We started using the SNOO for all naps plus overnight sleep when she was about eight weeks old. Before that, she did her day sleeps in our arms, in her pram or in a moses basket on the couch next to me. If I could go back, I’d start her day naps in the SNOO earlier (or at least one or two a day) so I could give myself more of a break between feeds and not feel like I was constantly “on” watching the baby. The beauty of the SNOO is you know they’re safe when strapped in.
When she hit four months old it was clear she wanted to release her left arm from the swaddle, she’d wriggle it free from the inner velcro strap and I’d find her with the hand trying to escape the swaddle, so we followed her cues and started with the left arm out for day naps for a few days, then the right arm for day naps for a few days, then moved to both arms out overnight. All up it took about a week to transition from swaddle to arms out. I was concerned about the transition, but I followed her lead when she showed signs she was ready and it was (mostly) a piece of cake.
The transition from SNOO to cot is imminent, and once we’ve made that move I’ll write about our experience. The number one question people have for Dr. Karp is whether the baby can get ‘addicted’ or dependent on the motion of the SNOO and then not want to sleep in a cot. Unsurprisingly it was my number one question too, and I loved his response. “I would say it’s very much like feeding your baby. Right now you’re giving Poppy milk for every meal, milk, milk, milk, milk, milk. Do you and your husband worry that since you’ve given her so much milk, she will never eat solid food for the rest of her life?”. No sir, we do not.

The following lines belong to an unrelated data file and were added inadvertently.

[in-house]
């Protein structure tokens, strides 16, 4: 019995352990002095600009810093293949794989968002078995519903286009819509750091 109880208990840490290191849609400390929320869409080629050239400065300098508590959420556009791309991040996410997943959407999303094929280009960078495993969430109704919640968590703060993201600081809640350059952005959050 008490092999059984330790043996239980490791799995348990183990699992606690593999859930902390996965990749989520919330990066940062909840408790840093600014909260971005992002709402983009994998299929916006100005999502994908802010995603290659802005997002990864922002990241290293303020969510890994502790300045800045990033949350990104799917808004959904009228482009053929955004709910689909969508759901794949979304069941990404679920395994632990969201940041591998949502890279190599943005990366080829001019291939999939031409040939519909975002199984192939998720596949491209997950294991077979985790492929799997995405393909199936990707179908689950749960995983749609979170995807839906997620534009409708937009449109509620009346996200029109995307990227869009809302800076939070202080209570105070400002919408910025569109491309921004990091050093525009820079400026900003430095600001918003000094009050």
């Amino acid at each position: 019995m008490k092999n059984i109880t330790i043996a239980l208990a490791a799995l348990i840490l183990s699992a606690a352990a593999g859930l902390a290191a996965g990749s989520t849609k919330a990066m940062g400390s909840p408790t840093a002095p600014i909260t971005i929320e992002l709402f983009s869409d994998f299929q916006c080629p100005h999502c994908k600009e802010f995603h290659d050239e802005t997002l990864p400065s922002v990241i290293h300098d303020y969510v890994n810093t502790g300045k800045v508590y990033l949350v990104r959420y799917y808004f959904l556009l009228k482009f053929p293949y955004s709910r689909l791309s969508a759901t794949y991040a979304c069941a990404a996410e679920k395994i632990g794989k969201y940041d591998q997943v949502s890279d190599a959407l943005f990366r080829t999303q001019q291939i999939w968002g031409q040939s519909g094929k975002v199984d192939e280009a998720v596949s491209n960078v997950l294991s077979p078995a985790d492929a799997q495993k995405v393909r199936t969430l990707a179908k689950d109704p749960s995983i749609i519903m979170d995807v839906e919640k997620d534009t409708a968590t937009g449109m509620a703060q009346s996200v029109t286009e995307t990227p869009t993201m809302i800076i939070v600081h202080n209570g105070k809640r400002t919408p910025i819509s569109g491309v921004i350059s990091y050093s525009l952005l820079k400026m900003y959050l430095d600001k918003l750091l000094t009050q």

Here’s why I love it (aside from the fact it looks nice in my room)
Dr. Karp and I spoke about sleep deprivation, and how it impacts almost every aspect of your life, including your own personal safety. He told me, “a study was done, I think out of Adelaide looking at car accidents amongst new parents and finding that there was a five times higher risk of serious car accident in those first months after the baby’s born, because you’re just so tired. We’re doing a study at Monash University right now, in Melbourne looking at the prevention of postpartum depression with this bed. When you’re exhausted, it leads to marital stress and depression, anxiety, breastfeeding failure.”
Like any normal person, I love sleep. The SNOO has helped us have big, decent chunks of sleep from very early on (about six weeks). Before I spoke to Dr. Karp we were staring down the barrel of the four-month regression, so I asked his views on sleep training. He explained, “It’s absolutely something that can work, but not if it doesn’t feel good to the parents or the baby.” I’m still not sure about my stance on hardcore sleep training, but we follow a gentle routine and settling methods, and the SNOO has helped us stick to that routine. The app tracks how long the baby has been asleep (along with a bunch of other statistics so you can compare how the baby’s sleep is tracking month on month if you love numbers) so we used that by comparing ‘good’ days with ‘bad’ days to follow the pattern of the ‘good’ days to fall into a natural rhythm, keeping in mind recommended awake times for a baby of her age.